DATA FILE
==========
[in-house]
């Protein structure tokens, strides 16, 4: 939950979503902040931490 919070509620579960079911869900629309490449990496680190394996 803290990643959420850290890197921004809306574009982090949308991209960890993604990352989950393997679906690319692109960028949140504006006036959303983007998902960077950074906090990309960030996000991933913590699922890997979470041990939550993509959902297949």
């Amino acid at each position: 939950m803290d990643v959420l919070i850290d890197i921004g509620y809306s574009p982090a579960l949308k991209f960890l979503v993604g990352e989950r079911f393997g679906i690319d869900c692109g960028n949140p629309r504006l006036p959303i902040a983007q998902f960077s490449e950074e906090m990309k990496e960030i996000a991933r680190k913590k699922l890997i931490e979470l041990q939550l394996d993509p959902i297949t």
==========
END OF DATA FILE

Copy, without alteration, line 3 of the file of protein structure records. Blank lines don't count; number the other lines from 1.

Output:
């Amino acid at each position: 939950m803290d990643v959420l919070i850290d890197i921004g509620y809306s574009p982090a579960l949308k991209f960890l979503v993604g990352e989950r079911f393997g679906i690319d869900c692109g960028n949140p629309r504006l006036p959303i902040a983007q998902f960077s490449e950074e906090m990309k990496e960030i996000a991933r680190k913590k699922l890997i931490e979470l041990q939550l394996d993509p959902i297949t």